An Iconic Venue Hosts An Iconic Musician
The ‘Live at Ronnie Scott’s’ album from musical genius Nitin Sawhney starts with the gorgeous song ‘Sunset’ from his ‘Prophesy’ album. Despite being 16 years old it sounds incredibly fresh as the trademark fusion of cultural influences weaves a spell over the listener. Nicki Wells’ voice is mesmerising throughout the track and it gets the album off to an incredibly strong start.
Next, the lyrically coruscating ‘Dark Day’ from his most recent studio album ‘Dystopian Dream’ is given a fantastic vocal courtesy of Eva Stone who regularly brings a touch of magic to the live performances. ‘Redshift’, also from his most recent album, gets a suitably jazzy treatment that is gorgeous to listen to.
‘Homelands’ goes back to ‘Beyond Skin’ released in 1999 and it is quite amazing to hear the musical maturity and the early dexterity Sawhney showed when mixing from his palette of influences. In many ways, ‘Homelands’ shows why his music has struck such a chord with so many people with its rhythm and tempo constantly changing but never jarring, use of different instruments and the way that the chosen voices add the final musical colour to this musical landscape.
‘Henrecia Latina’ is carried along by a flamenco guitar that really showcases Sawhney’s virtuoso style and the way he can write for any instrument that comes his way, ancient or modern or anything inbetween.
It is unusual in a sense for Sawhney to take centre stage either live or on his albums. He gives nearly all the best elements to his collaborators, one of the main reasons why so many people have wanted to work with him over the years. When I was lucky enough to see him live he stayed in the background for most of the songs, but his self-effacing style masks the genius he possesses in writing and arranging songs that allows him to draw out such incredible performances from those around him.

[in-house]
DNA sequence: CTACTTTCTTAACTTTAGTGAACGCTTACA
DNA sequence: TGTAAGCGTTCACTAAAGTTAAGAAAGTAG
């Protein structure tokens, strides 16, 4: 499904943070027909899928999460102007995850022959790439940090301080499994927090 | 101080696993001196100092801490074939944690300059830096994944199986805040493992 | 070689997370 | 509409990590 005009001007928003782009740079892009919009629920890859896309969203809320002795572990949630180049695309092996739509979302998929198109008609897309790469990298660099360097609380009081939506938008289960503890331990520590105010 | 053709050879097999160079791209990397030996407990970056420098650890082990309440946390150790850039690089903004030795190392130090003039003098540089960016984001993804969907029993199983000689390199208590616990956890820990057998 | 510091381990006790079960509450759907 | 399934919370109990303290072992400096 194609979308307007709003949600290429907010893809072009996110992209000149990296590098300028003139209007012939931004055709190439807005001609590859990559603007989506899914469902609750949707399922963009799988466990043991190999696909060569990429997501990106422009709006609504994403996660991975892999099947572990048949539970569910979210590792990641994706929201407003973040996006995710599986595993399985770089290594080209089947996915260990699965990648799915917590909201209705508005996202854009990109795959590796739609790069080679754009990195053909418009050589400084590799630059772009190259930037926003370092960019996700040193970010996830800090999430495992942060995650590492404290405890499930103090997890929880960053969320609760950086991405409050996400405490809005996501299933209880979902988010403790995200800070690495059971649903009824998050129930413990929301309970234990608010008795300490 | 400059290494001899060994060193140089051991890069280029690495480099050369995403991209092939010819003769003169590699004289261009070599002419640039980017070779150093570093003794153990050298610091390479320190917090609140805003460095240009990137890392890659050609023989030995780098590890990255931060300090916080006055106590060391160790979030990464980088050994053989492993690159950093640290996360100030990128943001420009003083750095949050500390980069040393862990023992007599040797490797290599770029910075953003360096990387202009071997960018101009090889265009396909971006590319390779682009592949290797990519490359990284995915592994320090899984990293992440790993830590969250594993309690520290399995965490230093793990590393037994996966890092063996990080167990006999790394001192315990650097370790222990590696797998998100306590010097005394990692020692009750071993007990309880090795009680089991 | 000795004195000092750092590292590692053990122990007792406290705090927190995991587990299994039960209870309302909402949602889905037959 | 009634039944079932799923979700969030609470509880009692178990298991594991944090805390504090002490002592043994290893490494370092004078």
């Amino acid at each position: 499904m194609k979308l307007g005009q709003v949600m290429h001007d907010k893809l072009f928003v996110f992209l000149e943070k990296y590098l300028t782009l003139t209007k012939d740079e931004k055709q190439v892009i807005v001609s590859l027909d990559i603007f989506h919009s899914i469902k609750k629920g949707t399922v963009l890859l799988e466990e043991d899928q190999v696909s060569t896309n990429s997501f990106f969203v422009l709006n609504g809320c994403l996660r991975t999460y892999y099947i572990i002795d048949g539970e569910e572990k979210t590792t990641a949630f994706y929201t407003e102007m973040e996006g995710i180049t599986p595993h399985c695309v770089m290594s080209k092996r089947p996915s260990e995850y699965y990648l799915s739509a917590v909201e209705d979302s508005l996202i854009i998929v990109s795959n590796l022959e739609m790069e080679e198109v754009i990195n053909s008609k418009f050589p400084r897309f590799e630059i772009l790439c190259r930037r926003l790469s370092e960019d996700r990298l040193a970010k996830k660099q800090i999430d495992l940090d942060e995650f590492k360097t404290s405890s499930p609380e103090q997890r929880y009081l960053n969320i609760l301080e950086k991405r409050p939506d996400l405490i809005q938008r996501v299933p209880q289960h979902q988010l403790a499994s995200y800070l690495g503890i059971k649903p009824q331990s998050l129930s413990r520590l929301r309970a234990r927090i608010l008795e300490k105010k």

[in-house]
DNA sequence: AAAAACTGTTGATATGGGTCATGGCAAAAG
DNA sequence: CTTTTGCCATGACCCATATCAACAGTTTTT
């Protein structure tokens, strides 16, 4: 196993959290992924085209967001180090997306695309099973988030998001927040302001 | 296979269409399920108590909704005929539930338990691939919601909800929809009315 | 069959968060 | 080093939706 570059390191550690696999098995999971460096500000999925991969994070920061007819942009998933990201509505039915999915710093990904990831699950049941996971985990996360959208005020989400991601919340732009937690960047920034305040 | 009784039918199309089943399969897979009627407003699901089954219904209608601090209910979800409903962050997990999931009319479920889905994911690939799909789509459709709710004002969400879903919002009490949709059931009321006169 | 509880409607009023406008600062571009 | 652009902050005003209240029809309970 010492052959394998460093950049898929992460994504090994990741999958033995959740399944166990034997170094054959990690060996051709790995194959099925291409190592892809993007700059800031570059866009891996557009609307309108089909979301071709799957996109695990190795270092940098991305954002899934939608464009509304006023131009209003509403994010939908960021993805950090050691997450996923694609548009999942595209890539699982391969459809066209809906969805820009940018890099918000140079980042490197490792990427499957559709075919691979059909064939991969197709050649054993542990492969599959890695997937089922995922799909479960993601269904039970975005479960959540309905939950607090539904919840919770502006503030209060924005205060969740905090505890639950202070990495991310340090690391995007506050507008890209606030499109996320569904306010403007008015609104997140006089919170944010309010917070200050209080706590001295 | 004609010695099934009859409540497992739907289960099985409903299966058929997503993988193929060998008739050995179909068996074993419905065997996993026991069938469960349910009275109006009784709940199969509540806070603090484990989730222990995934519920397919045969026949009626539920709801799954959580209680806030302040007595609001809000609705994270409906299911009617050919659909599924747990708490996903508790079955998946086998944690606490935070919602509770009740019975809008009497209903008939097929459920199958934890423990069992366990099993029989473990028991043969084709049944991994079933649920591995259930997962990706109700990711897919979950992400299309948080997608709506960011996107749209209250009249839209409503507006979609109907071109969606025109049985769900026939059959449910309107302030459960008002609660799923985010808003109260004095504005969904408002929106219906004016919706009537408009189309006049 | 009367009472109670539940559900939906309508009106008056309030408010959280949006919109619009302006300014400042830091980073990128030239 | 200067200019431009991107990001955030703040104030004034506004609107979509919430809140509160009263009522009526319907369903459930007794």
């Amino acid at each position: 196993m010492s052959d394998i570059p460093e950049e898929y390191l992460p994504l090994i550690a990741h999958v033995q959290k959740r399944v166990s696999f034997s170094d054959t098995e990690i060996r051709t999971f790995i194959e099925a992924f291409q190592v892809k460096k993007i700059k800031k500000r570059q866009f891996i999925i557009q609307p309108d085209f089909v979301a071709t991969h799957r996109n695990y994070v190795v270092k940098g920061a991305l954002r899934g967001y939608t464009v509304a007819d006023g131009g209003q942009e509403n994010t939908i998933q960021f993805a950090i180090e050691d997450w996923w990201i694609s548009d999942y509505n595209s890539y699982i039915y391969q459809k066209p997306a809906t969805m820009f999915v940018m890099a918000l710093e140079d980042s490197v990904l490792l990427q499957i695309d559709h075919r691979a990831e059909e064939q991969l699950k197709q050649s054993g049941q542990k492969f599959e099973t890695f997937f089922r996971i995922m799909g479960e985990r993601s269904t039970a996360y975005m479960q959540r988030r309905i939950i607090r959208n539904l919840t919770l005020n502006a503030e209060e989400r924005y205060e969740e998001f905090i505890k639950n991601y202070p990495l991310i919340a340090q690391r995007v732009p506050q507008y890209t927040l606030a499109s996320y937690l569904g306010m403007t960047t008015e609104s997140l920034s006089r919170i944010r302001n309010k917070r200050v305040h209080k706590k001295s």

At this point it’s only fair to complement the sterling work put in by Eric Appopoulay on guitar and Ian Boudge on cello. Like Sawhney their work may be less showy but it is absolutely vital in building the fantastic sound.
‘Tere Khyal’ is a beautiful song that washes over the listener. The highlight of this set, for me, is ‘The Conference’ with its impossibly fast call and response in Hindi and then Aref Durvesh’s tabla challenging Sawhney’s keyboard. Live it just carries the audience along with it, clapping and laughing after the deadpan introduction that encourages them to sing along once they pick it up!
‘Breathing Light’ has a totally different feel thanks to Ashwin Srinivasan’s beautiful playing of the Bansuri flute. The penultimate track ‘Nadia’ dips back in to 1999’s ‘Beyond Skin’ with Nicki Wells once again sending the hairs up on the back of the listener’s neck alongside Srinivasan who once again takes centre stage instrumentally.
Finally, Sawhney goes back to the beginning with ‘River Pulse’ from his debut album ‘Migration’ which is remarkably over 20 years old now. The ability of Nitin Sawhney was already evident in this early track and he has built on this year after year to become one of the most important musicians that this country has produced in the last 50 years.
It probably doesn’t bother him that he’s not a huge star, but I think it’s a huge shame. If you have never checked him out, do so as soon as possible and you will find out what a musical genius sounds like. This album is out at the beginning of December. Do yourself a favour and put it on your Christmas list. It’s certainly going on mine!